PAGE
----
A potential easing of tensions related to the US-China trade war could boost demand for soybeans, especially if tariffs were to be reduced.
Our panellists expect soybean prices to increase in the coming months, likely in part on expectations of progress in US-China trade talks.
For the fourth quarter of 2020, panellists expect prices to average $9.53 per bushel. For the fourth quarter of 2021, panellists see prices averaging $9.68 per bushel.
Without the trade war and swine fever, our pricing models suggest soybeans at $9.80 per bushel… given global production declines of 18%.
Across grains, both 2019-20 US yields and export expectations have repeatedly been cut in recent months.
Delayed plantings in spring, a cool summer and excessively wet autumn pulled USDA… soy production from 4.15bn bushels to 3.55bn bushels since May. In turn, stiff competition from South American soy… has worsened the demand outlook for 2019-20.
African swine fever will cause a structural decline in feed demand from China even with a resolution of the trade war.
Without substantial supply issues due to weather conditions, we expect soybean prices to remain range-bound for the year.
Our latest balances show a decline in 2019-20 world inventories relative to our September quarterly update, for sugar, corn, soybean, palm oil and cotton.
The largest adjustment was for soybeans, down 5% quarter on quarter, led by an improvement in crush demand and reduction in US production.
Looking into 2020-21, world inventories are projected to continue tightening year on year after an extending period of price weakness has weighed on production potential.
Our 2020 Chicago soybean price forecast is largely unchanged over the quarter at $9.43 per bushel. Looking into 2021, we expect prices to trade at an average of $9.60 per bushel.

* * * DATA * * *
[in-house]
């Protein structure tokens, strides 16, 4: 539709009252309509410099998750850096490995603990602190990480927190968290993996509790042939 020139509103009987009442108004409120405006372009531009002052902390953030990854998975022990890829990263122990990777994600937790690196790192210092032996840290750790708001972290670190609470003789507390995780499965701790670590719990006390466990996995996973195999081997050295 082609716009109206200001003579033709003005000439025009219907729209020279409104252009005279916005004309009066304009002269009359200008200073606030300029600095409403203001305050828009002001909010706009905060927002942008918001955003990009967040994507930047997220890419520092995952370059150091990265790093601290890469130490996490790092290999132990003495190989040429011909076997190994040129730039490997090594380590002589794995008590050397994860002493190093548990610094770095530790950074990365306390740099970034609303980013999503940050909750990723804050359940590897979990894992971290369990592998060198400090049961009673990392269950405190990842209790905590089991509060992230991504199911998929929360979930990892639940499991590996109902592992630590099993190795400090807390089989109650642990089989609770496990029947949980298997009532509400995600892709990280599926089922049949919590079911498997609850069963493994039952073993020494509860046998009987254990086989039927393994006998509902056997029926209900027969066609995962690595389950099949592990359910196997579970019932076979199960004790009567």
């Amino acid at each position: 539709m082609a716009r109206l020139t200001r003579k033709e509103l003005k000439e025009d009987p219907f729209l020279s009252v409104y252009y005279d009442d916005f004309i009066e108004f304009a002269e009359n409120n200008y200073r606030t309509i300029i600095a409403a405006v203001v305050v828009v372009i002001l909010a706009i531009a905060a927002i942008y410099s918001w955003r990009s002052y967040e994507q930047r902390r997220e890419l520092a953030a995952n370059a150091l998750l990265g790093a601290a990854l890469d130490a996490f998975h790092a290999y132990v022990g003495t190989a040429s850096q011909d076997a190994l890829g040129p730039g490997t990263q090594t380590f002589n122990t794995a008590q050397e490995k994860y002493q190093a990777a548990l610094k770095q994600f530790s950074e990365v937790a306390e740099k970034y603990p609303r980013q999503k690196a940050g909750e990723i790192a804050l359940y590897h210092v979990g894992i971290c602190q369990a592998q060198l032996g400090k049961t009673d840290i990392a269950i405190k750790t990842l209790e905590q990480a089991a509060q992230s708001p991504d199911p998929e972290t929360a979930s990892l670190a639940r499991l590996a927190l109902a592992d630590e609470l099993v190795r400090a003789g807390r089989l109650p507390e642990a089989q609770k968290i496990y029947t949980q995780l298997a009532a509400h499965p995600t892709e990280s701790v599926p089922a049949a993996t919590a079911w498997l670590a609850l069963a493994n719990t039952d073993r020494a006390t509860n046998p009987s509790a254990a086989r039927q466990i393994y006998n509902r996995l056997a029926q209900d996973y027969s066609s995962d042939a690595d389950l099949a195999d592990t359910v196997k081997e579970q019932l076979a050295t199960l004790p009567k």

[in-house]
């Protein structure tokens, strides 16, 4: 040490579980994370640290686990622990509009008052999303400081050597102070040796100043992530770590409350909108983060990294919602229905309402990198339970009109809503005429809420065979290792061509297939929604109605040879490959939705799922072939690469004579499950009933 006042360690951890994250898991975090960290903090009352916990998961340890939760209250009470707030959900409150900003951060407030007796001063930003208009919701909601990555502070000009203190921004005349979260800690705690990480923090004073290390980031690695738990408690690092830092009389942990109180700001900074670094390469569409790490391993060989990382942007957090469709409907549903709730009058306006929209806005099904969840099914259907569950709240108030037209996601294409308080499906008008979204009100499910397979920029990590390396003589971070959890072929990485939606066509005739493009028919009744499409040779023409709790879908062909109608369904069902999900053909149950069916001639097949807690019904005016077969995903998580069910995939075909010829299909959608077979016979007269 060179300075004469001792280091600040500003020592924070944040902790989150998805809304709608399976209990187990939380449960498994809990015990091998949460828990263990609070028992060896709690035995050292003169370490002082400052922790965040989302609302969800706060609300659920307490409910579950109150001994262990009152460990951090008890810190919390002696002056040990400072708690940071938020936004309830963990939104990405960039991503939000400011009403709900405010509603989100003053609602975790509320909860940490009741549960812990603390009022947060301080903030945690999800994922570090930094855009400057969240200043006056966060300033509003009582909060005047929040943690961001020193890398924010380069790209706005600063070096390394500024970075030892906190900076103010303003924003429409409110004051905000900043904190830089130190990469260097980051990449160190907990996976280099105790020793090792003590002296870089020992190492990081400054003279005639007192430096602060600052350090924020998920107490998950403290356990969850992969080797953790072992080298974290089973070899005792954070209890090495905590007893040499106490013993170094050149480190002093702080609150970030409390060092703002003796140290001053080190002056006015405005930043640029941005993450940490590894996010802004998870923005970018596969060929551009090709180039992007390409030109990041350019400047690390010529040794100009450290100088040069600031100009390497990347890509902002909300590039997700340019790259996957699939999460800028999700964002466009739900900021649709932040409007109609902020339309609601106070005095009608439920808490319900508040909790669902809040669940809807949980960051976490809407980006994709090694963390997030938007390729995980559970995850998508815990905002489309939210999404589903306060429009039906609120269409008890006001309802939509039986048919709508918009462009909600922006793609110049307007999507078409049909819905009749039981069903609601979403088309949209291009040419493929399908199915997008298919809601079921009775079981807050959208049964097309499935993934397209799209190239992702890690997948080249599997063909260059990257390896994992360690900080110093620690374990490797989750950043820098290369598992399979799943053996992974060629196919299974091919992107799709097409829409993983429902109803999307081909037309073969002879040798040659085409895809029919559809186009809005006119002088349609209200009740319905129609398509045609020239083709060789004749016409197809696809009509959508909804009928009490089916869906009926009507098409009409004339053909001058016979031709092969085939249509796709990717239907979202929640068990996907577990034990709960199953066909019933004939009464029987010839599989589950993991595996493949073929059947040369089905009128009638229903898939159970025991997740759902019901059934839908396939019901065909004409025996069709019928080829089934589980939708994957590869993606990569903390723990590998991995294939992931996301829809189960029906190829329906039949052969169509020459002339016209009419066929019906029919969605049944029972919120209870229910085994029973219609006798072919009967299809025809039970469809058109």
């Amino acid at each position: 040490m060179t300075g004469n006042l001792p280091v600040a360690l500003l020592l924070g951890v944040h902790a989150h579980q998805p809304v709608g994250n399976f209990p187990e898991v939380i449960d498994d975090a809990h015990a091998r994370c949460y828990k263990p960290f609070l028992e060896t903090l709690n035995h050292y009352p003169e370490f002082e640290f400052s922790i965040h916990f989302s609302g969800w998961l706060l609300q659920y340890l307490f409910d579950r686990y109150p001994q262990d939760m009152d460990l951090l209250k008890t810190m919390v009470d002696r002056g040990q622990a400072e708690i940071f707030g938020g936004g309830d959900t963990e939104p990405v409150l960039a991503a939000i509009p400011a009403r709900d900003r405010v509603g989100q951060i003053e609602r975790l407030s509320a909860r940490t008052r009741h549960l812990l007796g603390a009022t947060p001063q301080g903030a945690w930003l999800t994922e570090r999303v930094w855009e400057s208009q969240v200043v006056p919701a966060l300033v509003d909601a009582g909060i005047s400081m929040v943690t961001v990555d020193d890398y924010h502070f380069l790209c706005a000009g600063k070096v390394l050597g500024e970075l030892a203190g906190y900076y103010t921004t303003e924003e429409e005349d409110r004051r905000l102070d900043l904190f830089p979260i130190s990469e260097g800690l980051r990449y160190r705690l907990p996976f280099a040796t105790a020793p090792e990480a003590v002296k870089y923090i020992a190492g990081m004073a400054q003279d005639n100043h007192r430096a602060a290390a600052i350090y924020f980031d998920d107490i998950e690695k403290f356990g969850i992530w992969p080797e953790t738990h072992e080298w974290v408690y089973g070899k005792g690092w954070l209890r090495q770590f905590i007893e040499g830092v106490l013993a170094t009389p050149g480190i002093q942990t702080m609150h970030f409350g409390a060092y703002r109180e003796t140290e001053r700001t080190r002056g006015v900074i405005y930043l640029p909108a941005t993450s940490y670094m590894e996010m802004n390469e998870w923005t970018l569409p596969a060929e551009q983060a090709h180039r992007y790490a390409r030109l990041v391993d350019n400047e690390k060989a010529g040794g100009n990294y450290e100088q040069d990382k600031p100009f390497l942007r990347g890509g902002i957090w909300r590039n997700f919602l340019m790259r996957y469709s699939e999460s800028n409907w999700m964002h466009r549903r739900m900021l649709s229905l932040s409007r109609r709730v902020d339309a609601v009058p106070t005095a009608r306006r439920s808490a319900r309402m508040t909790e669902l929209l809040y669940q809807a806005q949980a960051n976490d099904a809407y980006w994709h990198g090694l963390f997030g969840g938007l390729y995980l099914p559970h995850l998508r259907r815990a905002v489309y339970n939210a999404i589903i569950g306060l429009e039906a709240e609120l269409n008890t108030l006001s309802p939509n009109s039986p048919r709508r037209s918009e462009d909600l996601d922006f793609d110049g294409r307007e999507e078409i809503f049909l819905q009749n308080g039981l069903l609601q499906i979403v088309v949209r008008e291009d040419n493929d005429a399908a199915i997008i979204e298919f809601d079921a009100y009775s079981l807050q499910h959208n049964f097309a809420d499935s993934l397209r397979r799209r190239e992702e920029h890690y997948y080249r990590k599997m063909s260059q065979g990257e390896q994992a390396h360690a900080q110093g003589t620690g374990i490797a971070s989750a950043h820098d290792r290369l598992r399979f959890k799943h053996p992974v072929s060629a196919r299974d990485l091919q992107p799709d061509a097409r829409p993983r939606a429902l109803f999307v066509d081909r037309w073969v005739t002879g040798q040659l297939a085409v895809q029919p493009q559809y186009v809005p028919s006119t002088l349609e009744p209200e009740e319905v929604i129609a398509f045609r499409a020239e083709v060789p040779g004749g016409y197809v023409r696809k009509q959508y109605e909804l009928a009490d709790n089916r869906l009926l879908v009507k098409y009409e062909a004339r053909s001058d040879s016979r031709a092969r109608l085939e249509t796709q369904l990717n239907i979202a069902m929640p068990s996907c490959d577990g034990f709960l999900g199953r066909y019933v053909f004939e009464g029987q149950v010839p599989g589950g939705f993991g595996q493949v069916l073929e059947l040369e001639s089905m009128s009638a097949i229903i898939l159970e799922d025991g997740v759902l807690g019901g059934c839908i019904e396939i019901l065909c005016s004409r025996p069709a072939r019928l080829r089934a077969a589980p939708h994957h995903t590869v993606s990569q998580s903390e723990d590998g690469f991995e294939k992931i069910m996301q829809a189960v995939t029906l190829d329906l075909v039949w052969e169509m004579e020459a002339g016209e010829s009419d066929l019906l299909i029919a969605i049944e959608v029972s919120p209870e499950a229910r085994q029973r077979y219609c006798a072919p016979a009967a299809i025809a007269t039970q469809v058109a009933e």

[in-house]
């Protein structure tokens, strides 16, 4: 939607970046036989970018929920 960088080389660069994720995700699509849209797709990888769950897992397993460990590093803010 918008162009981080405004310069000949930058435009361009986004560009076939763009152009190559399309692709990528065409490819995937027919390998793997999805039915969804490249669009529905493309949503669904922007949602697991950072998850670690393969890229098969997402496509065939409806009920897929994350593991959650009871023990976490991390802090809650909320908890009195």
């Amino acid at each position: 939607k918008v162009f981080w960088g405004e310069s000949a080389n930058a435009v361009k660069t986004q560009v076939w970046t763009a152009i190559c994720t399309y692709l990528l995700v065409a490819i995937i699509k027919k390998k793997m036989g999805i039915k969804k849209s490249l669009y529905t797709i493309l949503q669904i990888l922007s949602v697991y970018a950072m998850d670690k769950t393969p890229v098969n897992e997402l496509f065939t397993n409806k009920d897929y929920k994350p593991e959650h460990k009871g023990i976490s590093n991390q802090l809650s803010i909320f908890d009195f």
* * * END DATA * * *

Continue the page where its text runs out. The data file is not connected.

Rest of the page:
In our extended truce scenario, China waives US soybean tariffs for state-owned companies and makes reserve purchases to the amount of 7m-8m tonnes per quarter through 2019-20; in exchange, the US rolls back tariffs from current levels.
Chicago soybeans test $9.70 per bushel, as revived exports (+4% year on year) and domestic crushings (+1% year on year) combine with the poorest US harvest in six years to deliver a 2019-20 US balance sheet contraction of 59%, to four-year lows .
Concurrently, global soy demand expands by 2% (versus 1% last year), as China enjoys a nascent feed demand recovery from ASF (from 82 .7m tonnes to 87m tonnes), and the US, South America, and EU export more animal protein.
2019-20 global production is seen down 6.3%, cutting global stocks-to-use from a record 32% to 26%.
In the coming year, Brazilian and Argentine soy farmers see their 2018-19 premium to Chicago reversed… with their largest buyer [China] largely absent.
In the US, conversely, farmers will respond to higher Chinese demand and lower stocks by increasing 2020-21 acreage to 87.5m acres (+10 .8m acres year on year).
University of Illinois
The progress of trade negotiations remains the prime driver of soybean price potential.
World import projection for soybeans sits at 5.46bn bushels, up 103.6m bushels over last year. Import growth outside of China accounts for a mere 13.2m bushels of the total.
If a trade deal comes into place, the specific terms of the agreement remain crucial. A guaranteed increase in Chinese imports of US crops seems destined to impact international competitors.
Export expansion to non-Chinese markets may whither and mitigate price gains as Brazilian exporters look to move abundant projected crops.
The competition will be intense for the remaining soybean markets without a general economic expansion in the world to boost soybean demand in 2020.